So Electric Cars Are Better—Now What?

November 30, 2015 | 4:58 pm
Rachael Nealer
Former contributor

In our recent report on electric vehicles, we found that battery electric cars produce about 50 percent fewer global warming emissions over their lifetime than similarly-sized gasoline cars. We showed that even with the greater global warming emissions from manufacturing (largely because of lithium-ion battery manufacturing), a battery-electric vehicle still results in significantly lower global warming emissions over its lifetime than its gasoline counterpart. Other studies on this topic have come to similar conclusions.

So what’s next? How do we produce even cleaner EVs and encourage their deployment across the country?

Given the potentially major role of battery electric vehicles (BEVs)—if they are widely deployed—in reducing global warming emissions from the transportation sector, we recommend the adoption of innovative policies in the following areas: (1) increased renewable electricity generation; (2) advanced battery technology; and (3) facilitation of electric vehicle accessibility.

Limit power plant emissions and expand renewable electricity generation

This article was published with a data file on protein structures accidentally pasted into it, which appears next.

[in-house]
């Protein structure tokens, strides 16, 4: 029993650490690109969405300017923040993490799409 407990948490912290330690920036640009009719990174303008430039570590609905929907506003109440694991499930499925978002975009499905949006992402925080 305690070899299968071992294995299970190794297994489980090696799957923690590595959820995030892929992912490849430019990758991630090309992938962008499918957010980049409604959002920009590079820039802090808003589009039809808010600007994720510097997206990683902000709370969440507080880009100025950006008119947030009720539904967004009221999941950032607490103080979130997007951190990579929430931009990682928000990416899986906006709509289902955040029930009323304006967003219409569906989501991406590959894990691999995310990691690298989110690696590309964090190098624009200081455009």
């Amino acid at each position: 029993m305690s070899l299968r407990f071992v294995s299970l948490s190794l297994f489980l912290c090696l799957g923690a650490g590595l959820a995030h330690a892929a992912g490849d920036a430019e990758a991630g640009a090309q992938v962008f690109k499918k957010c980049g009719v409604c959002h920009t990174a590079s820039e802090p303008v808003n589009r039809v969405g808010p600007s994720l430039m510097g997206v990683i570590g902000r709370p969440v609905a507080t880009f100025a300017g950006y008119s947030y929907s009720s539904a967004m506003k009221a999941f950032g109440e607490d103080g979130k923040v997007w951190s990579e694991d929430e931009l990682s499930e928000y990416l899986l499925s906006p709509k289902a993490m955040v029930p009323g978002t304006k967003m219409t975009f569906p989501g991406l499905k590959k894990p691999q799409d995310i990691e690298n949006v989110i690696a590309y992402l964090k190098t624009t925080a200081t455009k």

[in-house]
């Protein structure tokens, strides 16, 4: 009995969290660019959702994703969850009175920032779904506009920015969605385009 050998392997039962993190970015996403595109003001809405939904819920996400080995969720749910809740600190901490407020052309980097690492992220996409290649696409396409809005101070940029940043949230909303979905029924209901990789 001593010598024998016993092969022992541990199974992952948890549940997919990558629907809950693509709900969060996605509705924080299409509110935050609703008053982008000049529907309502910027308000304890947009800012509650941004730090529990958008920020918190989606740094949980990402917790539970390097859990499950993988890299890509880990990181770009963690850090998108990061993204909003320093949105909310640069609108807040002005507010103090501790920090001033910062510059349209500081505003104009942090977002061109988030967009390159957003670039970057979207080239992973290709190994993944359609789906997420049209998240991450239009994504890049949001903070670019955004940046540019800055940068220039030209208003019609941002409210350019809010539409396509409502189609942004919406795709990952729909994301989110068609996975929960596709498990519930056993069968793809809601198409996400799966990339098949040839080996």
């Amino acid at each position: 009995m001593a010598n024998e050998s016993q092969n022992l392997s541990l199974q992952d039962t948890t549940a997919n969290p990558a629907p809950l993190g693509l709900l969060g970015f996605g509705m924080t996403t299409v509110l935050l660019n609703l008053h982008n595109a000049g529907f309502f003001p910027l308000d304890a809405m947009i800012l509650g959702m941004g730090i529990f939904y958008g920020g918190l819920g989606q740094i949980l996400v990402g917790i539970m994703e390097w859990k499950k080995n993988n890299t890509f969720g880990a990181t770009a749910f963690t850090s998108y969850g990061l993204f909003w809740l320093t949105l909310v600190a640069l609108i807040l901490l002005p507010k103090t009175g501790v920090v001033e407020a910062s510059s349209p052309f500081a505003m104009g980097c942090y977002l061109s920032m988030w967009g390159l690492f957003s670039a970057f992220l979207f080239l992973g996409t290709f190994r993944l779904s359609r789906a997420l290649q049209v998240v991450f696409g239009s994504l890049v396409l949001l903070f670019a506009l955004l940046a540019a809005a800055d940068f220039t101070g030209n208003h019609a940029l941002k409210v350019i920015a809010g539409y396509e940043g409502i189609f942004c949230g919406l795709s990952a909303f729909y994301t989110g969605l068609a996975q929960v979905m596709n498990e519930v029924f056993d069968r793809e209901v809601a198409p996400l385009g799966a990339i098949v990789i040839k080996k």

How electricity is generated greatly affects the global warming emissions of electric vehicles, both in their manufacture and operation. As such, renewable electricity will be the main mechanism for reducing global warming emissions from electric vehicles (EVs).

Congress should enact a federal Renewable Electricity Standard (RES), and encourage the strengthening of state RESs, as an effective method for decreasing the global warming emissions from electricity generation (and consequently, EVs). Over the past 15 years, state-level RESs have proven to be one of the most successful and cost-effective means for driving renewable energy development in the United States. Currently, 29 states and the District of Columbia have adopted some kind of RES. The Figure below shows the stringency and type (mandatory or voluntary) of each state RES from Database of State Incentives for Renewables and Efficiency (DSIRE). California recently expanded the nation’s largest market for renewable energy by increasing its RES to 50 percent by 2030. Earlier in 2015, Hawaii increased its RES to require 100 percent renewables by 2045. Other state governments should follow suit.DSIRE map